Both have contracts, are registered with Social Security, receive all their benefits and salaries according to the law, thanks to the fact that today they have work permits. The day the documents were handed to them they felt immense joy. “We felt like we had advanced five years and jumped any barrier,” says Jeimy. They had had a very bad time before.
As newcomers, without papers, it was mission impossible to look for jobs with medium or high qualifications. Being professionals didn’t do them much good. They turned to milanuncios.com, a website famous for finding all kinds of job options for migrants with or without documents.
It was through the website that they found a job at a riding school. Together with their daughter, they moved to the farm. They received the salary of one person for the work of both of them, and Darwin was subjected to long and dangerous hours. “We did maintenance on the farm, cleaning the patios or painting, and maintaining the bushes. I easily worked twelve hours or more. There were times when I would arrive at eight in the morning, and eleven pm would arrive, and I’d be there” Darwin recalls.
As time passed, he was subjected to heavier and more risky jobs. “Working in high places without any type of equipment, I had to use cutting tools without protection, drive a tractor without training. I spent many hours in the summer working in the sun, digging holes to plant ornamental plants ”, he describes.
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In this process, he suffered an injury that prevented him from moving his hands. “I had to hide it so as not to lose my job. I had whiplash caused by a pull from a horse, and then retraction of the tendons in my hands. I could hardly move my hands. Once I started working my hands would get warm and it was a bit bearable, but when I got to bed I felt like I couldn’t take it anymore ”. Being undocumented and lacking the money to go to a private doctor, Darwin had no choice but to self-medicate and endure the pain.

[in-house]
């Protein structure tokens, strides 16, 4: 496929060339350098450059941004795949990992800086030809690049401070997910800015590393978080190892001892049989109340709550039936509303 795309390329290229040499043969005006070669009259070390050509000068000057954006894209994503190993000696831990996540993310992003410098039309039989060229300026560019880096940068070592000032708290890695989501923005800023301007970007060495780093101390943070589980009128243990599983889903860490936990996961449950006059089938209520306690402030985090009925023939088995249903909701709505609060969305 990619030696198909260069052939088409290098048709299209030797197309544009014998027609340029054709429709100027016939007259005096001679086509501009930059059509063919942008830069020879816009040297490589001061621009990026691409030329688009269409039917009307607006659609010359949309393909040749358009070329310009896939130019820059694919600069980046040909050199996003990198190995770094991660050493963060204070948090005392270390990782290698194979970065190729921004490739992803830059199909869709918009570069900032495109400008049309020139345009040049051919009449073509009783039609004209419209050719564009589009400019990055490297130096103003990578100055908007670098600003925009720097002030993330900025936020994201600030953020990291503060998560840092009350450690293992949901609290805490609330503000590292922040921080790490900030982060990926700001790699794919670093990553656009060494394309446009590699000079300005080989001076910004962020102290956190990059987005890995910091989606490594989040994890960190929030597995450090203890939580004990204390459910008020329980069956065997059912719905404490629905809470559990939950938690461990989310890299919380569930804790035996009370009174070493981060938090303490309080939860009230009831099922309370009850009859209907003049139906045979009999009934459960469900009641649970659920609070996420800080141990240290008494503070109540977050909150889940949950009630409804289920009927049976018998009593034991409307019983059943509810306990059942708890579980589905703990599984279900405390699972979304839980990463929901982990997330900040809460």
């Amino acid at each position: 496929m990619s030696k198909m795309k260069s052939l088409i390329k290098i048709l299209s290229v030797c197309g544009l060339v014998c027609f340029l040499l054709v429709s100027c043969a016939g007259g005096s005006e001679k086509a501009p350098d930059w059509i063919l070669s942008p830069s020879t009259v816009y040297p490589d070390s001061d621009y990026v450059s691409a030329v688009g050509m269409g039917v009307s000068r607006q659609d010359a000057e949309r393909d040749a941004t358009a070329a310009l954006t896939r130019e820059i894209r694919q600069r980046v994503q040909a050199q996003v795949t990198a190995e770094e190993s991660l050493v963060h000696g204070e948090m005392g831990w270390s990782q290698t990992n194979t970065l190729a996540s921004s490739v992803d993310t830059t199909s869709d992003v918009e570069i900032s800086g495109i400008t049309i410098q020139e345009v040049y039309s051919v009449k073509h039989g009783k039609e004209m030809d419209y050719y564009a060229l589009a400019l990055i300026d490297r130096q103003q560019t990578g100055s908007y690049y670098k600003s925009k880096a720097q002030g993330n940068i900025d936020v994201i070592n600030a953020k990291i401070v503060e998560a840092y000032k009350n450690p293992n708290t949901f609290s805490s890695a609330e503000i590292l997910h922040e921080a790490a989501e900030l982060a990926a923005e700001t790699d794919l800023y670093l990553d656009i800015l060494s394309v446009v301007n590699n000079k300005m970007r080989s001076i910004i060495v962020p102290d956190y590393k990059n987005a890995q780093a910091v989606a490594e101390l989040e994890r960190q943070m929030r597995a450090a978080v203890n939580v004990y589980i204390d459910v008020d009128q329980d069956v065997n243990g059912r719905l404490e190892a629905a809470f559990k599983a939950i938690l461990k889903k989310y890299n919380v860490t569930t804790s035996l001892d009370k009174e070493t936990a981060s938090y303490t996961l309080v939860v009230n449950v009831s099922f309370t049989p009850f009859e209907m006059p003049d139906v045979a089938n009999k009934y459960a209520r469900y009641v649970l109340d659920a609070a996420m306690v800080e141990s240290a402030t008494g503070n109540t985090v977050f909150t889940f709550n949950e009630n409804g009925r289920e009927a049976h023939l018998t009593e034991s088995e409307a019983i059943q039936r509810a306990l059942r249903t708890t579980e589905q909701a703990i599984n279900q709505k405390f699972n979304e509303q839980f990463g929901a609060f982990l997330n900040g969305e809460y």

The day he decided to leave was when his employer compared his life to that of a pig. “They made me hold a wild boar that they had hunted. It was a 200-pound animal and I couldn’t hold it with my hands due to my injury. The guy got mad because I was tying it up for the kill and the animal fell off me. It was then that he told me, “Wow. If you died, we would have had to bury two pigs.” At that moment I thought we had to find a place to go. I was worth nothing to him, not as a worker nor as a human being”.
When Darwin read about Eleazar’s death he felt very bad. “I know what it’s like to work in the sun, what it’s like to work long hours. We understand that you have to do the work because it is the only option that there is, you don’t have another one. They take advantage of that ”.
“They treat us like we are not human”
“I was, as they say over there, a ‘toad’, ‘a faithful dog’”, says Ivonne Toledo, a Nicaraguan living in northern Spain. She worked at Channel 13 for six years, which is owned by the Ortega Murillo family, first as head of the floor and then as a show host.
She resigned in 2017. She disagreed with the media outlet’s policies, including that she had to attend political party activities and was forced to post messages on her social media networks. “When the young people started to rise up on April 18, that was the day I exploded and said ‘no more’.”
Toledo joined the demonstrations against the government repression and soon became the target of harassment on social media, particularly from Sandinista fanatics who expressed their anger about her “betrayal”.
The threats and the harassment grew, she was followed home by people on motorcycles who intimidated her after participating in protests, they published her address, telephone number, and personal information on social networks with instructions to harm her. She was depressed and lived in fear of being caught or killed, so she decided to leave the country.
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Toledo had to sleep in the open and endure the cold in order to request asylum on two occasions: first, in July 2018, when she arrived in Costa Rica and had to queue up with hundreds of Nicaraguans who gathered outside the Migration offices in San José. She spent a few weeks in the neighboring country, but getting a job was impossible, so on the recommendation of a friend she went to Europe. She arrived in Madrid, Spain, where she again had to wait her turn in the street for two days, enduring a cold of five degrees celsius, in order to make an appointment to request asylum.